The state's top environmental enforcement official said more needs to be done to protect Lake Champlain's drinking water supplies from toxic algae blooms.
For years, state officials warned recreational users to stay away from the toxic green scum that floats on the surface of the water during mid- to late-summer months.
Algae toxins could enter drinking water supplies from Lake Champlain, says David Mears, commissioner of the Vermont Department of Environmental Conservation. The state is working to improve its testing protocols, he said.
The water is frequently monitored and tested, he said. When an algae bloom is spotted near a drinking water intake pipe, he said, the facility is notified.
So far no water supplies have been contaminated, he says.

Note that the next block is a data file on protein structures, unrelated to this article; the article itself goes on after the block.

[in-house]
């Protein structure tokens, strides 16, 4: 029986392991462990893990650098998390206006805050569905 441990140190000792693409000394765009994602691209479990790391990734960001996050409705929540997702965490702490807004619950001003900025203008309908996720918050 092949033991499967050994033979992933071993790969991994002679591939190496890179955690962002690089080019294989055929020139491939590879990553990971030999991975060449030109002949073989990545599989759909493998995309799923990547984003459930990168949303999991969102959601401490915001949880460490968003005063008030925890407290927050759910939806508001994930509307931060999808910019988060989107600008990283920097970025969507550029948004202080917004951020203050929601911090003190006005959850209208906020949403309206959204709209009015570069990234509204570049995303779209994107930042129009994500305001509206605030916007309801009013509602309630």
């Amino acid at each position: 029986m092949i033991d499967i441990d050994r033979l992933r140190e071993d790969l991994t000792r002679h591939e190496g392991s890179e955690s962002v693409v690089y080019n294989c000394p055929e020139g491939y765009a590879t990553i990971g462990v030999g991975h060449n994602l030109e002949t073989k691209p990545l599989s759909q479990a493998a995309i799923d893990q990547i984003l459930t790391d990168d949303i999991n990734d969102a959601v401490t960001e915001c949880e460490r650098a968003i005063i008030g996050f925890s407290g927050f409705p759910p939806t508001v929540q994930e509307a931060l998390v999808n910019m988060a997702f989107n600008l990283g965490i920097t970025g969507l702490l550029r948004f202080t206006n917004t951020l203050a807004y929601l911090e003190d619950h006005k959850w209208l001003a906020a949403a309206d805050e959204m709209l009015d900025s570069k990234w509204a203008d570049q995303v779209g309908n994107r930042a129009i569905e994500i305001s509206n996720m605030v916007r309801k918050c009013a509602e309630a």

But algae toxins can move across the water and within the water column, making it difficult to track in real time. State officials say many towns and drinking water facilities along the lake need more guidance on to how to deal with algae alerts more quickly.
The algae break down to form cyanobacterial toxins that can cause symptoms ranging from short-term illness and allergic reactions to liver damage, according to the health department. Approximately 200,000 people drink water from Lake Champlain.
Algae blooms come from agriculture and human phosphorus runoff.
Ellen Parr Doering, deputy director of the DEC's Drinking Water and Groundwater Protection Division, said DEC has not issued any public notices of a drinking water threats to date.
But Mark Simon, co-owner of Simon Operation Services Inc., which oversees water and wastewater facilities, says that almost every year there is a bloom above the Grand Isle intake pipe.
Simon said when there is an algae bloom near the intake pipe, the operator contacts the health department and it tests the raw drinking water. To date, he said no toxins have been detected in the water.